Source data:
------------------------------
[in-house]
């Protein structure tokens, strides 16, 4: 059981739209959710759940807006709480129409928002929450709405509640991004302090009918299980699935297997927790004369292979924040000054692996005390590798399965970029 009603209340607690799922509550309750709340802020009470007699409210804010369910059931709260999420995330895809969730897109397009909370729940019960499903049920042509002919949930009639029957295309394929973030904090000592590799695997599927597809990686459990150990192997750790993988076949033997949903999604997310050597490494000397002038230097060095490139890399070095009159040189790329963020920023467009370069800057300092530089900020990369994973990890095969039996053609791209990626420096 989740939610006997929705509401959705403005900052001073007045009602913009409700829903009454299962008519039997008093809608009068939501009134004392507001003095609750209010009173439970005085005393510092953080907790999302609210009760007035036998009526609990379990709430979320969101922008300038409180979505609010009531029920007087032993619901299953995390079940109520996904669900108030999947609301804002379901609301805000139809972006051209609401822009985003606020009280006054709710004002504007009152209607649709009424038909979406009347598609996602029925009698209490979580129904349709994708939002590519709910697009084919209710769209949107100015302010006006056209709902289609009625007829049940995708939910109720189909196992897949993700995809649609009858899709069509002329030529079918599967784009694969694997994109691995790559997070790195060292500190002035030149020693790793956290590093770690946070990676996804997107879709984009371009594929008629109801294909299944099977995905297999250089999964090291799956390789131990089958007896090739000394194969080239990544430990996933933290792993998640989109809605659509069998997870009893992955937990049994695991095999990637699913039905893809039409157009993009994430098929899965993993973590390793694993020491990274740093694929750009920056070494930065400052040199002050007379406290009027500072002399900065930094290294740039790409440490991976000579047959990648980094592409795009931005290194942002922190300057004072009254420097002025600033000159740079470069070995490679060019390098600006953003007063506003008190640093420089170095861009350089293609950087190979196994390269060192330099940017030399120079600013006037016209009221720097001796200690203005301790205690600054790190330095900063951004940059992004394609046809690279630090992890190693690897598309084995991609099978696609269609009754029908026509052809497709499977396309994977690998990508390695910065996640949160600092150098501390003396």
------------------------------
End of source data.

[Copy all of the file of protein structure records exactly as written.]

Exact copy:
[in-house]
């Protein structure tokens, strides 16, 4: 059981739209959710759940807006709480129409928002929450709405509640991004302090009918299980699935297997927790004369292979924040000054692996005390590798399965970029 009603209340607690799922509550309750709340802020009470007699409210804010369910059931709260999420995330895809969730897109397009909370729940019960499903049920042509002919949930009639029957295309394929973030904090000592590799695997599927597809990686459990150990192997750790993988076949033997949903999604997310050597490494000397002038230097060095490139890399070095009159040189790329963020920023467009370069800057300092530089900020990369994973990890095969039996053609791209990626420096 989740939610006997929705509401959705403005900052001073007045009602913009409700829903009454299962008519039997008093809608009068939501009134004392507001003095609750209010009173439970005085005393510092953080907790999302609210009760007035036998009526609990379990709430979320969101922008300038409180979505609010009531029920007087032993619901299953995390079940109520996904669900108030999947609301804002379901609301805000139809972006051209609401822009985003606020009280006054709710004002504007009152209607649709009424038909979406009347598609996602029925009698209490979580129904349709994708939002590519709910697009084919209710769209949107100015302010006006056209709902289609009625007829049940995708939910109720189909196992897949993700995809649609009858899709069509002329030529079918599967784009694969694997994109691995790559997070790195060292500190002035030149020693790793956290590093770690946070990676996804997107879709984009371009594929008629109801294909299944099977995905297999250089999964090291799956390789131990089958007896090739000394194969080239990544430990996933933290792993998640989109809605659509069998997870009893992955937990049994695991095999990637699913039905893809039409157009993009994430098929899965993993973590390793694993020491990274740093694929750009920056070494930065400052040199002050007379406290009027500072002399900065930094290294740039790409440490991976000579047959990648980094592409795009931005290194942002922190300057004072009254420097002025600033000159740079470069070995490679060019390098600006953003007063506003008190640093420089170095861009350089293609950087190979196994390269060192330099940017030399120079600013006037016209009221720097001796200690203005301790205690600054790190330095900063951004940059992004394609046809690279630090992890190693690897598309084995991609099978696609269609009754029908026509052809497709499977396309994977690998990508390695910065996640949160600092150098501390003396």